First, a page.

Snow Salting and Plowing: A Summary of Last Summer’s Court Opinion Affecting Property Owners and Their Guests’ Rights Under Adverse Winter Conditions
On August 22, 2012, the Fourth District Appellate Court of Illinois announced its holding in Barber v. G.J. Partners, Inc., 974 N.E.2d 452 (4th Dist. 2012). Plaintiff filed a complaint alleging negligence on the part of a gas station owner because plaintiff slipped and fell on ice while existing her car, breaking her foot in the process as she stepped out of her vehicle in the parking lot. The plaintiff alleged that the defendant failed to properly maintain its premises, failed to warn plaintiff of the dangerous condition and failed to adequately inspect its premises to prevent an unnatural accumulation of snow. A jury found for the plaintiff in the amount of $372,457.25, despite holding Plaintiff 25% at fault. Prior to the jury verdict, the Court denied Defendant’s motions for summary judgment and directed verdict, and then later denied Defendant’s motion for a judgment notwithstanding the verdict. The Appellate Court then reversed the lower court jury verdict and judgment, finding for the premises owner and negating the verdict for Plaintiff.
The Holding & Rationale
On appeal the Fourth District reversed, finding that the condition of the parking lot was a natural accumulation and therefore the defendant owed the plaintiff no duty. The Appellate Court made its finding despite the fact that the defendant’s employee salted the parking lot and that the parking lot had been plowed at the request of the gas station’s owner. The court stated that the law was clear. The mere sprinkling of salt that causes ice to melt, which may later refreeze, does not aggravate a natural condition and thereby does not subject the property owner to liability. The Court also stated that if landowners voluntarily remove snow, they do not owe a duty to remove the natural accumulation of ice underneath the snow.
The court further reasoned that plowing and salting are desirable actions, which it did not want to discourage, and that these actions can rarely be done perfectly. The court noted that affirming the trial court decision would place an onerous burden on property owners and possibly discourage snow-removal efforts altogether. For these reasons, the court reversed and remanded with instructions to set aside the verdict and to grant the defendant’s judgment notwithstanding the verdict.
Implications of Barber v. G.J. Partners, Inc.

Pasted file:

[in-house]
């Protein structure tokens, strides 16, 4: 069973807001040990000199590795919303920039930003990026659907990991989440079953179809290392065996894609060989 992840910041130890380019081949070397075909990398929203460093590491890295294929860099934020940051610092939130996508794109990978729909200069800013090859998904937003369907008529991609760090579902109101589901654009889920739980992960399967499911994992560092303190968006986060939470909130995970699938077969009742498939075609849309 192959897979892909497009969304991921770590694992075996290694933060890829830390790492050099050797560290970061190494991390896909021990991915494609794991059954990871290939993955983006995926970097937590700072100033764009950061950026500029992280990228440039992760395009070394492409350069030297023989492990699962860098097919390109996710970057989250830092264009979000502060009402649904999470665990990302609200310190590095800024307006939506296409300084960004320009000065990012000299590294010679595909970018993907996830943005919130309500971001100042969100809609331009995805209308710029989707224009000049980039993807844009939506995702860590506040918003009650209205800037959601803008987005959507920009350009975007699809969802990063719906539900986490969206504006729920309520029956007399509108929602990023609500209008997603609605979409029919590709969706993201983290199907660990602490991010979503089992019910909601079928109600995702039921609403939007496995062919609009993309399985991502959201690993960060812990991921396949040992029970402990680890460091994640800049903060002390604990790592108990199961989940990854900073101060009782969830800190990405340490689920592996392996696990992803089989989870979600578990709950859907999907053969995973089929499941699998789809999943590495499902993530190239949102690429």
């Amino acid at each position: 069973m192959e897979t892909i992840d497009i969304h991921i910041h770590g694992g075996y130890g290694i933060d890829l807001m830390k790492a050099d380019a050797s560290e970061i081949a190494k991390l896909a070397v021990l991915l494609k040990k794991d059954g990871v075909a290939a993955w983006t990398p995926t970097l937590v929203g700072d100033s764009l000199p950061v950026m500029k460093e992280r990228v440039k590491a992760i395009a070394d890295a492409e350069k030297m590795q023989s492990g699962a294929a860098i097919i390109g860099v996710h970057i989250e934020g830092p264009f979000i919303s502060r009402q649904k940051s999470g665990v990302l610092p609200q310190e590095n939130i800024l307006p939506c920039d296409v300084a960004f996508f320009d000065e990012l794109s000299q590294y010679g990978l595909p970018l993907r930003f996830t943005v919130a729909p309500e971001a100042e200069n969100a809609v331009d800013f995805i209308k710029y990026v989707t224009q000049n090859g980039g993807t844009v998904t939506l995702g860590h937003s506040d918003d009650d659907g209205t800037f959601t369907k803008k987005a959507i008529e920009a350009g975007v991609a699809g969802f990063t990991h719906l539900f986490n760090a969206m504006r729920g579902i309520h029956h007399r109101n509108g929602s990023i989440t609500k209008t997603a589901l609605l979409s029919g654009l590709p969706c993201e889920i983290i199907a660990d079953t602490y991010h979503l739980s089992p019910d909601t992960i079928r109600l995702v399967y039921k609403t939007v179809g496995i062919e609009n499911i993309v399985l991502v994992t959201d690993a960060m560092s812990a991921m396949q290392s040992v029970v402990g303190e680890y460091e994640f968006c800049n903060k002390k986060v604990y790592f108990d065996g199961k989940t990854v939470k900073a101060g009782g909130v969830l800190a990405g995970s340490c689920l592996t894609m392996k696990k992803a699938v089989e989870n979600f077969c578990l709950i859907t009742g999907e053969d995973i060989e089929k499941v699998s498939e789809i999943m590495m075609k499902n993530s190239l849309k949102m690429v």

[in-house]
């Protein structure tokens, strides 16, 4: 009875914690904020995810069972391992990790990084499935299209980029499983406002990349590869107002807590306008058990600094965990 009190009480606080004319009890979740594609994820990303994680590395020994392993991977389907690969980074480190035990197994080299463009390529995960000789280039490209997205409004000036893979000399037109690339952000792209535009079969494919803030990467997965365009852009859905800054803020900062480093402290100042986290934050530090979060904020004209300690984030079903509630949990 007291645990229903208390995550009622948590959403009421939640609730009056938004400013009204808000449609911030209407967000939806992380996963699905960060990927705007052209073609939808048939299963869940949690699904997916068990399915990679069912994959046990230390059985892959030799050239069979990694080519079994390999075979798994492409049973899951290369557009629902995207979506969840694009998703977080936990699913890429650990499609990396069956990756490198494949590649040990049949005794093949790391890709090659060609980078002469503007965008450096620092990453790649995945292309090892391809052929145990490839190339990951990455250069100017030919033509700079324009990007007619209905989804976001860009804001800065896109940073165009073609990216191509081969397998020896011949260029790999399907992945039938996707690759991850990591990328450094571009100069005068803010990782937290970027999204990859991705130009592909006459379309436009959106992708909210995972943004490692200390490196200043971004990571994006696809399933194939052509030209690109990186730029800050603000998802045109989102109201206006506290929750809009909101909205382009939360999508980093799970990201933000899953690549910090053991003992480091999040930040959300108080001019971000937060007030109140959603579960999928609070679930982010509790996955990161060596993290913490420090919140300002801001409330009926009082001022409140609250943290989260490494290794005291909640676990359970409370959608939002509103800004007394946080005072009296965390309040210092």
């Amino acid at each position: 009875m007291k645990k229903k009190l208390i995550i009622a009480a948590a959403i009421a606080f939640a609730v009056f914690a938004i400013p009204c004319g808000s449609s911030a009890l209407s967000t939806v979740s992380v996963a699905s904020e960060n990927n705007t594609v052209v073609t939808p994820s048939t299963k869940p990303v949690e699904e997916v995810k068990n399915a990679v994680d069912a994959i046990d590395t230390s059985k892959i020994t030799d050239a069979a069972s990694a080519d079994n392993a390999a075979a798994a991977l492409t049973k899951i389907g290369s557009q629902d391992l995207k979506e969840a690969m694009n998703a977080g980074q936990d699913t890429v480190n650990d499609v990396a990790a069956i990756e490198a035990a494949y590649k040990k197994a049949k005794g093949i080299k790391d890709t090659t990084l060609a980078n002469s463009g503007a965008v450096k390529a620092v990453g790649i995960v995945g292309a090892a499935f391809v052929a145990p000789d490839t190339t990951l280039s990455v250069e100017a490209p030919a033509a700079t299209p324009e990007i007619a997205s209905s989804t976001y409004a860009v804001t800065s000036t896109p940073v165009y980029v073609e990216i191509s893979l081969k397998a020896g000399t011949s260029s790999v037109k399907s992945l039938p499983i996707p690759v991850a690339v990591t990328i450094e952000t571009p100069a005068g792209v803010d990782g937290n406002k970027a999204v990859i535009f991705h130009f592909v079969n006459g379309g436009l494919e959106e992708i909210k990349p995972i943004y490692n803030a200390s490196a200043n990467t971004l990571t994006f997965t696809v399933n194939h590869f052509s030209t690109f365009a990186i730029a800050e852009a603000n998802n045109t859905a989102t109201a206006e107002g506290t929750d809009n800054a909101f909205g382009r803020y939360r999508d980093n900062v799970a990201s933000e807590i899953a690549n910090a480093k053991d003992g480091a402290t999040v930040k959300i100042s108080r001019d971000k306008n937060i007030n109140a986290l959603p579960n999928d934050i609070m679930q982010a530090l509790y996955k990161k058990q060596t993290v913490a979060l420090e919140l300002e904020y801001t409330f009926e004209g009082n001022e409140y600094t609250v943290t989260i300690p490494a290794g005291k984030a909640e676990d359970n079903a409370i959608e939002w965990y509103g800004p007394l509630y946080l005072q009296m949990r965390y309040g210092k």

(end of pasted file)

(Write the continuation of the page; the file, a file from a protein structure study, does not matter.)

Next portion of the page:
The Court’s holding raises some interesting questions. If a landowner or its property maintainer attempts to “improve” a snow/ice accumulation, can’t “tighter” packing of snow and ice occur by such attempts, thereby making it more dangerous? Does this Court’s decision protect a landowner/property maintainer from any activity it undertakes to remove snow or ice, even if it increases the risks to its patrons?? What if a landowner’s attempts to “better” the snow and ice condition on its property actually makes conditions more treacherous by unevenly salting, shoveling snow/ice in ways to block ingress and egress or to make it far more uneven and choppy for walking conditions? What risky conducts should be excused in the name of snow-removal efforts? As members of the spending/shopping public, we must all ask ourselves what conduct did the owner/maintainer perform to actually increase the danger and risk for visitors to be hurt?
Whatever snow removal efforts are undertaken, it is clear that some efforts can make an already dangerous situation much more treacherous. A total bar or protection from premises liability may ultimately protect those very companies or their agents who create these dangerous situations. The key in these cases will be to establish and show what steps were undertaken or ignored by a property owner or maintainer to aggravate a natural condition, or made it more dangerous to a patron and which may have contributed to a person’s injuries.
Top 3 Things to Remember If Injured Due to Snow or Ice on Another’s Property
1. Take Pictures of the Scene of the Injury ASAP
Your goal is to preserve the scene of the accident as best as possible. If you happen to have a camera phone or a camera, take pictures while still at the scene. Take a photo of the area where you were injured. If you need help taking pictures by all means ask for it. If you can video the scene and show how you were injured (Don’t hurt yourself!), even better. The more you can do to preserve the scene as it was on the date and at the time of the accident, the more likely you can show what caused you to be injured.
2. Do Not Make Any Statements to Anyone
Most often injured victims at a scene are requested then or immediately afterwards to give a tape-recorded statement. Most of the early persons coming to your aid will likely be employees or ones whose interests are not aligned with your interests. Insurance company adjusters or independent investigators are specially trained on how to ask questions to seek their own desired responses. Be Aware! Your best response is that you just don’t feel well or up to talking now.
3. You Should Make Measurements
Sometimes premises liability cases are made or fail because of the distance, size, height, length, width, etc. of some variable. If you are able, make these measurements on the date of the incident because your measurements can then be assumed to be accurate. The further in time that these measurements are done from the date of the incident the more likely changes or alterations could be made so that your later measurements are not accurate or complete. Measurements and dimensions of the scene and what contributed to cause your injury are critical pieces of information, especially in inclement weather conditions.